Yet Germany is not the U.S., Italy, or Hungary. Even with the rise of the new-right Alternative for Germany (AfD), support for what can be considered far-right groups in Germany is certainly less that in most of its European neighbors, with less than 20 percent of the electorate supporting far-right parties. It is instructive that these events occurred in eastern Germany, the part of the country which was in the former Communist German Democratic Republic (GDR). Unlike their western compatriots, east Germans were not socialized in the history of the Holocaust until after unification in 1990. They did not have the confrontation with the past as their government held that they were part of the Communist resistance to Hitler and were liberated by the Soviet Army. Nazism was attributed to capitalism and to those Germans in West Germany who were the perpetrators of Hitler’s crimes. In addition, nationalist feelings were suppressed in both Germanies, but especially in the GDR. East Germany was also a foreigner-free zone with small numbers of non-Germans living there during the Cold War—and this continues to be the case. Chemnitz is an interesting exception as the foreign-born percentage of the population there is close to 8 percent due in part to the open-door policy for Syrian and other refugees started by Chancellor Merkel in 2015. While western Germans are also concerned about the impact of immigration and the Bavarian Christian Social Union (CSU) is facing a challenge from the AfD in the upcoming state election in Bavaria, the depth of radical racist resentment and attacks on foreigners is much higher in the east. The AfD polls much better in the east than in the west, receiving close to 30 percent of the vote in the 2017 federal election in Chemnitz.
While western Germans are also concerned about the impact of immigration and the Bavarian Christian Social Union (CSU) is facing a challenge from the AfD in the upcoming state election in Bavaria, the depth of radical racist resentment and attacks on foreigners is much higher in the east.
In short, Germany is like the United States in that disgruntled groups who feel left behind are supporting these extremist appeals. The fact that eastern Germans vote so disproportionately for both the far-right and the ex-Communist left and are the home to neo-Nazi parties and terror networks is a warning that national unification is still very incomplete. However, the German economy is strong and distributes benefits more equitably than is the case in the U.S. The number of those who feel left behind is much smaller and inequality is far less. Although inequality is growing in both countries, the U.S. ranked number one on the GINI index of the degree of inequality of wealth distribution, while Germany ranked seventh. German politics is facing a period of instability as its party system fragments, but it is not nearly as deeply polarized as the U.S. There is still a broad common front opposing extreme-right groups and to this point the efforts of Stephen Bannon to export Breitbart’s appeals to Germany have been limited. In sharp contrast to Charlottesville, no senior leader has anything good to say about neo-Nazis and other racist groups.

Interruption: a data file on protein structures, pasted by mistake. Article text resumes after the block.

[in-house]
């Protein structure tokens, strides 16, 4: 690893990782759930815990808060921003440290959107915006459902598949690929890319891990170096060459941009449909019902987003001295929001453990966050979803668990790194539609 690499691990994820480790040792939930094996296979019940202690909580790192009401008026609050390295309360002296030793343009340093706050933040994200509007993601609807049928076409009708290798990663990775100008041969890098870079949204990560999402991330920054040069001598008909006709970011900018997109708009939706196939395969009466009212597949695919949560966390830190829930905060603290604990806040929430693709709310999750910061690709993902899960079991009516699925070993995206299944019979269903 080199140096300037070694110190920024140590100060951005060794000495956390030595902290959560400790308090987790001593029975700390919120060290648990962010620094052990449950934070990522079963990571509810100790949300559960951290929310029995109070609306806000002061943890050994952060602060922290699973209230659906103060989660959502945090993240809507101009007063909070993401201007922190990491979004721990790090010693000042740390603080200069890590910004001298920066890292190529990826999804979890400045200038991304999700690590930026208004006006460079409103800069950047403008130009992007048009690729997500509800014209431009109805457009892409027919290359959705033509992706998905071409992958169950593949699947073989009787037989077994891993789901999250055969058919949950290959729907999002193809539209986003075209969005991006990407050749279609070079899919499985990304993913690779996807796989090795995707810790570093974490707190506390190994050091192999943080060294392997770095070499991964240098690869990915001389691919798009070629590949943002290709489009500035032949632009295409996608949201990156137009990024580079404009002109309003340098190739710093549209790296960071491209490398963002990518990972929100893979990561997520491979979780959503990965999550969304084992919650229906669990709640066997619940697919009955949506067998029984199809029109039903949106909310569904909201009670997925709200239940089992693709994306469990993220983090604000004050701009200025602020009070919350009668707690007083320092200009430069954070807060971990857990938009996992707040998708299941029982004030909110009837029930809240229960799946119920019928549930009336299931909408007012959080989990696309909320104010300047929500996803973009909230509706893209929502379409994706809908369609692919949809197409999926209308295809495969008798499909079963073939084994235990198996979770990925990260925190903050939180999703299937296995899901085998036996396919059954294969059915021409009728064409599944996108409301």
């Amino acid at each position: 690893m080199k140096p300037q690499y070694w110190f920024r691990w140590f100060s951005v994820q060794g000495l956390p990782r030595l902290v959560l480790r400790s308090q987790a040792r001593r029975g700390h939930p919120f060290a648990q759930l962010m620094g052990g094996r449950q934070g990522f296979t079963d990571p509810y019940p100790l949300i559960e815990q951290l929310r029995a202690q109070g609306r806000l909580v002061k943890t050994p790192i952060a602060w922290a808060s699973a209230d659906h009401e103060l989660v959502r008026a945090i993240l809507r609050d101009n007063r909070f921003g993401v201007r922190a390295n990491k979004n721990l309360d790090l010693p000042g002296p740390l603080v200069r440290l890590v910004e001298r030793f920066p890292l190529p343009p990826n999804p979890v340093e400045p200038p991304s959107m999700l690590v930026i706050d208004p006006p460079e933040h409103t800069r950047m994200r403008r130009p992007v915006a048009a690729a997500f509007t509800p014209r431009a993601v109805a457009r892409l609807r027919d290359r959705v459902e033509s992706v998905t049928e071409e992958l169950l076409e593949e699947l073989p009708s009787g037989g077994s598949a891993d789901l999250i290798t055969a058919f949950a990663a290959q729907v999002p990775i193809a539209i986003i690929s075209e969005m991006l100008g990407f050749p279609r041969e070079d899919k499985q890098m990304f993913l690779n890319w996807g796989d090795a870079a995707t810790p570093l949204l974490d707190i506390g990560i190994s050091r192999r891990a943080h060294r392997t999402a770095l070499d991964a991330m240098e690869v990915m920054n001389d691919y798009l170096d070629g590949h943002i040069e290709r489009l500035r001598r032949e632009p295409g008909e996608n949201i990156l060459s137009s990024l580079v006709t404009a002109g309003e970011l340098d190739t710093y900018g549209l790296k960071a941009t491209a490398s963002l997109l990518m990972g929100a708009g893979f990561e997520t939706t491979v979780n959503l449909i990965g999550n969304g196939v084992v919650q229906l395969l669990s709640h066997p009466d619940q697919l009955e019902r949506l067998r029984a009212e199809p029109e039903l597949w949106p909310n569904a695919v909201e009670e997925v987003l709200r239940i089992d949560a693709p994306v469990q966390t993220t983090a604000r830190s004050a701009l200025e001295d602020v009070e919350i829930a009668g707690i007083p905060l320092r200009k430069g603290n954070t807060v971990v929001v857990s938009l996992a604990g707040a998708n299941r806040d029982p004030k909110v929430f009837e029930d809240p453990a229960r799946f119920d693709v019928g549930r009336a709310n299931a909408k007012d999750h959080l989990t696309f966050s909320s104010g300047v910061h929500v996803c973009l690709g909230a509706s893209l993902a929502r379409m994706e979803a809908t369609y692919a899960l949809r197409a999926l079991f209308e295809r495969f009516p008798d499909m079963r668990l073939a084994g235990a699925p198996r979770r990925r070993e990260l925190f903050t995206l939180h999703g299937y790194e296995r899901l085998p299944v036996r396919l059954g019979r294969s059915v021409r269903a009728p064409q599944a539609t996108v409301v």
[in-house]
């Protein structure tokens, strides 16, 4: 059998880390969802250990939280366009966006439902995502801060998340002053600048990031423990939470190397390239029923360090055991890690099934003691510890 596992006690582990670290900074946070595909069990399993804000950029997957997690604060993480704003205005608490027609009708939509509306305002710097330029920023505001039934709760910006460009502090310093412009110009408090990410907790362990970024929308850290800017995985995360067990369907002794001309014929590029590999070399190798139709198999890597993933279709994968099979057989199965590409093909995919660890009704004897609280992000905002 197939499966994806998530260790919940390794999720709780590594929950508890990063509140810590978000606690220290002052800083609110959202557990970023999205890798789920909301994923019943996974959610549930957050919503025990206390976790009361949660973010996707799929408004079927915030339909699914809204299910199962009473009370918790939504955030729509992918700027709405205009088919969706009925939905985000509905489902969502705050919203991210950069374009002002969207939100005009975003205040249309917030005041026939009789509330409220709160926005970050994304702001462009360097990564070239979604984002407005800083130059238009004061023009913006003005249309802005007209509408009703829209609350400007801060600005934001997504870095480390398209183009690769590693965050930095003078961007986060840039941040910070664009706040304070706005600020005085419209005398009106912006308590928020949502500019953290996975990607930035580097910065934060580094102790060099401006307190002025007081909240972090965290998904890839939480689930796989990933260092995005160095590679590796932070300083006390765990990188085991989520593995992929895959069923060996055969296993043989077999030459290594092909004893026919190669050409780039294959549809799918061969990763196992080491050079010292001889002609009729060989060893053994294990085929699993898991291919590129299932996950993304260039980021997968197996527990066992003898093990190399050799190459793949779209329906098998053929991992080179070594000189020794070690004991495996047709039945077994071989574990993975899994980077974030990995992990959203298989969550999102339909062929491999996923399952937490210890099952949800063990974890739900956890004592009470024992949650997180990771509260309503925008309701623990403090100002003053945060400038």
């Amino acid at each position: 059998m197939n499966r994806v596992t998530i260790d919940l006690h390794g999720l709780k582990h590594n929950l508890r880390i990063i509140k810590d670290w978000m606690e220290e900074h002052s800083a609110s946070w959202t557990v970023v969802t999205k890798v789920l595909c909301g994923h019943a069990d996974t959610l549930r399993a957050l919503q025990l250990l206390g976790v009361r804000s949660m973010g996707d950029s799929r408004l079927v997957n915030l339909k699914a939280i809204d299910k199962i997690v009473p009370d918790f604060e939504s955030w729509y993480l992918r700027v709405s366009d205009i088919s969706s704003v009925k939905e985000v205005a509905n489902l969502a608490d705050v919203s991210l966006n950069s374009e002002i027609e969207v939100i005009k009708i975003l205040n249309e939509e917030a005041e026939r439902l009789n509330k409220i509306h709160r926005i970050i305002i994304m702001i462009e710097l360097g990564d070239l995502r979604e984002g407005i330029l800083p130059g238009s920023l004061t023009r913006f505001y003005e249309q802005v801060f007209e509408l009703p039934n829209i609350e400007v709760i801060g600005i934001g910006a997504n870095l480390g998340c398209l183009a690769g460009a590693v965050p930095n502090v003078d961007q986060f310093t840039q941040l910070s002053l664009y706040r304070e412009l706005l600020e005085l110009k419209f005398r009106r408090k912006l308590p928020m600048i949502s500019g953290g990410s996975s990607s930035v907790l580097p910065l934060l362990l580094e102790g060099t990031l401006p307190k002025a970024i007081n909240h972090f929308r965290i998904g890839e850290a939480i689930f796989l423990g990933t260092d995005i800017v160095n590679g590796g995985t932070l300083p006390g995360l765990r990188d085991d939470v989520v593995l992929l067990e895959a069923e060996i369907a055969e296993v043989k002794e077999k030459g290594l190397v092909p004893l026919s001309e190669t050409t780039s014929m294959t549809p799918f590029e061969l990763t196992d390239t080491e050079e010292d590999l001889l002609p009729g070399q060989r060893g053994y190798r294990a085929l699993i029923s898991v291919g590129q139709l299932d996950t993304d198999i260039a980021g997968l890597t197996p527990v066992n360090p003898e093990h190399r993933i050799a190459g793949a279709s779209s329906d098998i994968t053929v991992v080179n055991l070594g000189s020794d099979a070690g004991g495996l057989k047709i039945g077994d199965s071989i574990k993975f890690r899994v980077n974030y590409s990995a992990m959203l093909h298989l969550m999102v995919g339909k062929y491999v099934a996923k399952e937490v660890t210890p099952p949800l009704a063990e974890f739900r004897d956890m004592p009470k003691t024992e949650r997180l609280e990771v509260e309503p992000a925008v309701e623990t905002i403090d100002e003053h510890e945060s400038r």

Germans expect the state to be well organized and its failings in dealing with the influx of refugees have been deeply unsettling to many, but this is not the same as racism. Counter demonstrators have been more present than neo-Nazis and most of those who have demonstrated in Chemnitz are not sympathetic to the most extreme elements. Chemnitz is not a city that represents the future of Germany and Germans, including younger generations, remain deeply aware of the lessons of their history. The work of Lily Gardner Feldman and the AICGS program on German efforts toward reconciliation also offer substantial evidence of this transformation of German culture. It is not surprising that outsiders take right-wing extremism in Germany more seriously than in other countries and Germans have been awakened to the dangers that remain within, but the inoculation should remain effective to this most recent strain of the virus.